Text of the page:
Those three parties are TransLink, the City of Burnaby, and the mall owners, all of whom need to stop fucking around and start caring about their riders’ and patrons’ safety. Instead, when pushed on the issue, TransLink points the finger at the other two parties, conveniently ignoring the fact that the renovations at Metrotown Station should NEVER have even started until this issue was cleared up.
Even if the new bridge is a certainty, the mind boggles at what TransLink might consider a “reasonable” timeline. Before the renovations are fully complete in winter 2017/18? A year after that? 3 years? 5 years? It sounds crazy… but then, it’s already crazy they started renovations without figuring out the whole bridge thing to start with!
I’ll close with an official response to my customer service complaint about this should-have-been-completely-avoidable situation:7
Thank you for your feedback.
Metrotown Station is one of the oldest and busiest stations on the Expo Line and has long been in need of upgrades to improve accessibility, capacity, safety, and security. The overhead pedestrian walkway is owned and maintained by the mall developer. TransLink is currently working with the City and Ivanhoe Cambridge to sign a formal agreement for design, construction and funding of the new walkway, but no decisions have been made at this time. Once an agreement is in place and construction dates have been determined we will provide the information to the public.. We recognize that this is a major impact to our customers and we thank everyone for their patience while we improve Metrotown Station. Original plans had the station closing down during construction. This option allows us to keep the station open for the thousands of customers who use it every day. We have conducted an analysis of pedestrian volumes during busy holiday periods, and we know that there is enough room to safely move all passengers. To accommodate the increase in pedestrian traffic, the crosswalks have been widened and the new bus lane will be used as a pedestrian walkway.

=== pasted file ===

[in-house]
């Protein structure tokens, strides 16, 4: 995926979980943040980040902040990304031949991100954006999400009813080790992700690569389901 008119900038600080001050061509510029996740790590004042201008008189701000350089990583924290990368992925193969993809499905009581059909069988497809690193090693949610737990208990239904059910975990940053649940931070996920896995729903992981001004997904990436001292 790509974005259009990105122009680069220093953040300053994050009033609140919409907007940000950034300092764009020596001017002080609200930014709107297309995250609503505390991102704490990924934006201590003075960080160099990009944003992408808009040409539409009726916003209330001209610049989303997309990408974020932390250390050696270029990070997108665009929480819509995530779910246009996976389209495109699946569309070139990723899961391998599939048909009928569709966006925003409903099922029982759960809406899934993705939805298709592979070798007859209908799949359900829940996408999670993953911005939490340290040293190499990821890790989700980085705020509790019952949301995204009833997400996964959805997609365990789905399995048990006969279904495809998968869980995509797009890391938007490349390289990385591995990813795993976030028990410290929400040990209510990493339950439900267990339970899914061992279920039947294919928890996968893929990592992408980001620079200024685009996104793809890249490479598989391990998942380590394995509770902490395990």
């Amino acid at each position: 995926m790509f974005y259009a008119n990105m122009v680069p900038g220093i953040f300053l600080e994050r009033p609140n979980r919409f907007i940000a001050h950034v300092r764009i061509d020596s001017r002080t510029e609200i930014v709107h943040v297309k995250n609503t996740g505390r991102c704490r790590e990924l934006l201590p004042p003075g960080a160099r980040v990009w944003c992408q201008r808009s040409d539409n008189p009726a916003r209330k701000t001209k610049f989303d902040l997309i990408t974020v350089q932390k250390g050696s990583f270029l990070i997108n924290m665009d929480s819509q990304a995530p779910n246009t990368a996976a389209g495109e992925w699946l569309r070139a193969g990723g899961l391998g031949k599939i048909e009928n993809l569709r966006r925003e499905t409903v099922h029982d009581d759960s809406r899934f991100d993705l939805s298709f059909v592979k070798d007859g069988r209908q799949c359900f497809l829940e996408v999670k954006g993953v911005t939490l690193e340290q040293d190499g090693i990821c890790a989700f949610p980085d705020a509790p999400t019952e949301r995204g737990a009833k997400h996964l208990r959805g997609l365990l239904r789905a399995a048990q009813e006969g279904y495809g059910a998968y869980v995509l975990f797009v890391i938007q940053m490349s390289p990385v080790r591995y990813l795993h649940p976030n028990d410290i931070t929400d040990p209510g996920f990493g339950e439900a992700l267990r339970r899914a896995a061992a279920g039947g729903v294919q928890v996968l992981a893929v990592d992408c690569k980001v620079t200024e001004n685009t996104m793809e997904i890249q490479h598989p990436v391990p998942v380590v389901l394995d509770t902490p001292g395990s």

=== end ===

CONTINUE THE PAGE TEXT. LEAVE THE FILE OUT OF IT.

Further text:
The new station upgrades are expected to be complete by spring 2017, at which time, three new elevators will be operating. We apologize for the inconvenience.
Customer Information Services
Or TL;DR: Here is our canned response telling you everything will be totally fine and if it’s not, it’s not our fault!
Like truly, it didn’t occur to them to maybe sort this out before they started the renovations? Cart before horse much?
If it didn’t mean someone would get hurt and/or killed, I would LOVE for them (and the City of Burnaby and Ivanhoe Cambridge) to face some kind of class action suit for criminal negligence. If anything, they should be investing in more safety measures, not removing the ones that already exist.
At least this time around (often I find myself railing against things other people don’t seem to feel are important—I’m sure you are shocked to hear this ?), there are a whole lot of other people who join me in thinking TransLink is making a serious mistake in how it’s handling this whole situation (judging from the comments left at the two articles, at least).
(PS why the hell does Evergreen mean GO?! Gods I hate marketing garbage!)
- I was going to say that Surrey in the 1980s wasn’t as bad as Surrey now… but let’s face it: Surrey is just eternally awful and nothing but a nuclear bomb wiping it off the face of the planet will ever change that. [↩]
- Have I mentioned how much I hate my hometown? Basically, Surrey is pretty much the antithesis of everything I stand for. [↩]
- Imagine for a second that you had the utmost honour of being second to something from EDMONTON! LOL LOL [↩]
- Fare gates: don’t get me started!! [↩]
- which is apparently how you refer to a pedestrian bridge if you are as pretentious as all fuck, which TransLink really likes to be [↩]
- TransLink’s “fun” ideas of accessibility are a whole ’nother blog post [↩]
- yes, I’m totally the guy who actually fills in feedback forms for organizations like TransLink [↩]